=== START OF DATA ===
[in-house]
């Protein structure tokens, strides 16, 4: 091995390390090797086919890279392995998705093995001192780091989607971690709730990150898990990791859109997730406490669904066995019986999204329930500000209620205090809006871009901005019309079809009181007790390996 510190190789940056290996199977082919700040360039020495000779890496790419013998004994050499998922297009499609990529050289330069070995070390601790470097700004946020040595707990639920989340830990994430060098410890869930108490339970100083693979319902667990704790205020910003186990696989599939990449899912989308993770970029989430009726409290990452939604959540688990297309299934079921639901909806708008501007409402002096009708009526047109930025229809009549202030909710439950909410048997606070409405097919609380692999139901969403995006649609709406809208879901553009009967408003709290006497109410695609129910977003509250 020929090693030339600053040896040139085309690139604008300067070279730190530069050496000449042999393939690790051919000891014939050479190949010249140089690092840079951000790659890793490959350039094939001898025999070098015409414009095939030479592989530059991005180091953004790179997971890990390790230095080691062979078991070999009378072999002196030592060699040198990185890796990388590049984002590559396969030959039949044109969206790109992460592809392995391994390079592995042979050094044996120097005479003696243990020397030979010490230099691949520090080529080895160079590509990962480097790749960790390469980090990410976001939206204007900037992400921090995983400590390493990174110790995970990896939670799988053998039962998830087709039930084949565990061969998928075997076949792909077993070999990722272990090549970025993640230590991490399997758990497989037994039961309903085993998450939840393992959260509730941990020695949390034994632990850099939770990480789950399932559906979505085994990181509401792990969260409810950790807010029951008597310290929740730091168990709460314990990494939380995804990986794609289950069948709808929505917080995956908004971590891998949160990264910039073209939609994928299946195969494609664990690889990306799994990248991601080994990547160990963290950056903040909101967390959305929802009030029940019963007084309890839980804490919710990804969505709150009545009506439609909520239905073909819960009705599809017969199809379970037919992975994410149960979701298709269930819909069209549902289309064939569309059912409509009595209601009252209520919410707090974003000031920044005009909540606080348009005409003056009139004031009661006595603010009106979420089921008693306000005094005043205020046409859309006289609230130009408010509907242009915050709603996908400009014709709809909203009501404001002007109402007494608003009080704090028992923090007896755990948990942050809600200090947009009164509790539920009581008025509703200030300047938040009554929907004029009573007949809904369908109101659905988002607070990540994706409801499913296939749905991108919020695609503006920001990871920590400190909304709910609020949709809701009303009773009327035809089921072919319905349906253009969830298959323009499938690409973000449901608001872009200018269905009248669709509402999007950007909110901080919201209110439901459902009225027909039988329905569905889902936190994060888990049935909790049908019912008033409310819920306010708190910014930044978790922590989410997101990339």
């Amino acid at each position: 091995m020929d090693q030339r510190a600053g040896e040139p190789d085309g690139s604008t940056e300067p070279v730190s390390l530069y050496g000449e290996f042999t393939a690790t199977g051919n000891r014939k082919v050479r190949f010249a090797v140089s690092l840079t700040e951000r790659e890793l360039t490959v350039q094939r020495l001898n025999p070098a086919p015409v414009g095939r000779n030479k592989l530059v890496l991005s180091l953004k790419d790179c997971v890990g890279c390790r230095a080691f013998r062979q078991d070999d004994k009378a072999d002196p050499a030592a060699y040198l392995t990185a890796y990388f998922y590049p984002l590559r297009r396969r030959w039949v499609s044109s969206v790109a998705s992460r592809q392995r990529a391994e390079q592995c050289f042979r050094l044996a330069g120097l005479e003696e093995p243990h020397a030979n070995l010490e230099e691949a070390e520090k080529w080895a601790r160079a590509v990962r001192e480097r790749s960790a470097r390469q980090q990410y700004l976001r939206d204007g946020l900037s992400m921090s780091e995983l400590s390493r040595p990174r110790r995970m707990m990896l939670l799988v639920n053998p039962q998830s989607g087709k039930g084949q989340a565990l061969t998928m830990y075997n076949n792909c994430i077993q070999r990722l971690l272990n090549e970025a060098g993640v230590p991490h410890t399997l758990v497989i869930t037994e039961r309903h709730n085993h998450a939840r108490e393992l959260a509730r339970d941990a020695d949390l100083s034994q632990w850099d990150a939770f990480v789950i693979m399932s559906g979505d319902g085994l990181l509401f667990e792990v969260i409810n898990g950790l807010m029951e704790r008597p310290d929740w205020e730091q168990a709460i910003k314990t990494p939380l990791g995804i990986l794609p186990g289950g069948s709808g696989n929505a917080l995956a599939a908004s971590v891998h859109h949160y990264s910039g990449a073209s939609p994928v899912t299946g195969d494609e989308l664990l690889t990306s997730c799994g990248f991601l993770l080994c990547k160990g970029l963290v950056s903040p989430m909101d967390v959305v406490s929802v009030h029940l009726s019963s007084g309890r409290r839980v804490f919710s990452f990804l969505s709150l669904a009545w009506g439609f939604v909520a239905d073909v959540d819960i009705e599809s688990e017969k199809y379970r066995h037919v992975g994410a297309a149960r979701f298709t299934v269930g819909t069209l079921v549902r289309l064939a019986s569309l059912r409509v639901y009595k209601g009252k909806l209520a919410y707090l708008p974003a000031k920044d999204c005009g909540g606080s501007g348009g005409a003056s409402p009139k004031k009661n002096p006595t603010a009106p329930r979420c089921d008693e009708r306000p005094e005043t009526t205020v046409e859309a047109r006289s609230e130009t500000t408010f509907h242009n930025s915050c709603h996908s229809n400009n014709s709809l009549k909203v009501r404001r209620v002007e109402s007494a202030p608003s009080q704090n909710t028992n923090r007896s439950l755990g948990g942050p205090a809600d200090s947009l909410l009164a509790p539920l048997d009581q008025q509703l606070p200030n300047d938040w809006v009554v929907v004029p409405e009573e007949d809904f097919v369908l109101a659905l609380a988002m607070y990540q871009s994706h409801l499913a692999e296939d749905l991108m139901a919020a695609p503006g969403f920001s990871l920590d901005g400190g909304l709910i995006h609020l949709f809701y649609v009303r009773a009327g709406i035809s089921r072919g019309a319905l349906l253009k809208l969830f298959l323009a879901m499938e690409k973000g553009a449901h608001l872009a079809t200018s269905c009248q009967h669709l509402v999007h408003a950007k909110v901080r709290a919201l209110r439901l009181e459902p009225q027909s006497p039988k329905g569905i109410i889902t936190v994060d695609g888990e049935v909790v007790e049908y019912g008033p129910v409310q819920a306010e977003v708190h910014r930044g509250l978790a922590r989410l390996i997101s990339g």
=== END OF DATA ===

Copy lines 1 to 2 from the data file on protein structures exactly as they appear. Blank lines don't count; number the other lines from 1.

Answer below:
[in-house]
């Protein structure tokens, strides 16, 4: 091995390390090797086919890279392995998705093995001192780091989607971690709730990150898990990791859109997730406490669904066995019986999204329930500000209620205090809006871009901005019309079809009181007790390996 510190190789940056290996199977082919700040360039020495000779890496790419013998004994050499998922297009499609990529050289330069070995070390601790470097700004946020040595707990639920989340830990994430060098410890869930108490339970100083693979319902667990704790205020910003186990696989599939990449899912989308993770970029989430009726409290990452939604959540688990297309299934079921639901909806708008501007409402002096009708009526047109930025229809009549202030909710439950909410048997606070409405097919609380692999139901969403995006649609709406809208879901553009009967408003709290006497109410695609129910977003509250 020929090693030339600053040896040139085309690139604008300067070279730190530069050496000449042999393939690790051919000891014939050479190949010249140089690092840079951000790659890793490959350039094939001898025999070098015409414009095939030479592989530059991005180091953004790179997971890990390790230095080691062979078991070999009378072999002196030592060699040198990185890796990388590049984002590559396969030959039949044109969206790109992460592809392995391994390079592995042979050094044996120097005479003696243990020397030979010490230099691949520090080529080895160079590509990962480097790749960790390469980090990410976001939206204007900037992400921090995983400590390493990174110790995970990896939670799988053998039962998830087709039930084949565990061969998928075997076949792909077993070999990722272990090549970025993640230590991490399997758990497989037994039961309903085993998450939840393992959260509730941990020695949390034994632990850099939770990480789950399932559906979505085994990181509401792990969260409810950790807010029951008597310290929740730091168990709460314990990494939380995804990986794609289950069948709808929505917080995956908004971590891998949160990264910039073209939609994928299946195969494609664990690889990306799994990248991601080994990547160990963290950056903040909101967390959305929802009030029940019963007084309890839980804490919710990804969505709150009545009506439609909520239905073909819960009705599809017969199809379970037919992975994410149960979701298709269930819909069209549902289309064939569309059912409509009595209601009252209520919410707090974003000031920044005009909540606080348009005409003056009139004031009661006595603010009106979420089921008693306000005094005043205020046409859309006289609230130009408010509907242009915050709603996908400009014709709809909203009501404001002007109402007494608003009080704090028992923090007896755990948990942050809600200090947009009164509790539920009581008025509703200030300047938040009554929907004029009573007949809904369908109101659905988002607070990540994706409801499913296939749905991108919020695609503006920001990871920590400190909304709910609020949709809701009303009773009327035809089921072919319905349906253009969830298959323009499938690409973000449901608001872009200018269905009248669709509402999007950007909110901080919201209110439901459902009225027909039988329905569905889902936190994060888990049935909790049908019912008033409310819920306010708190910014930044978790922590989410997101990339």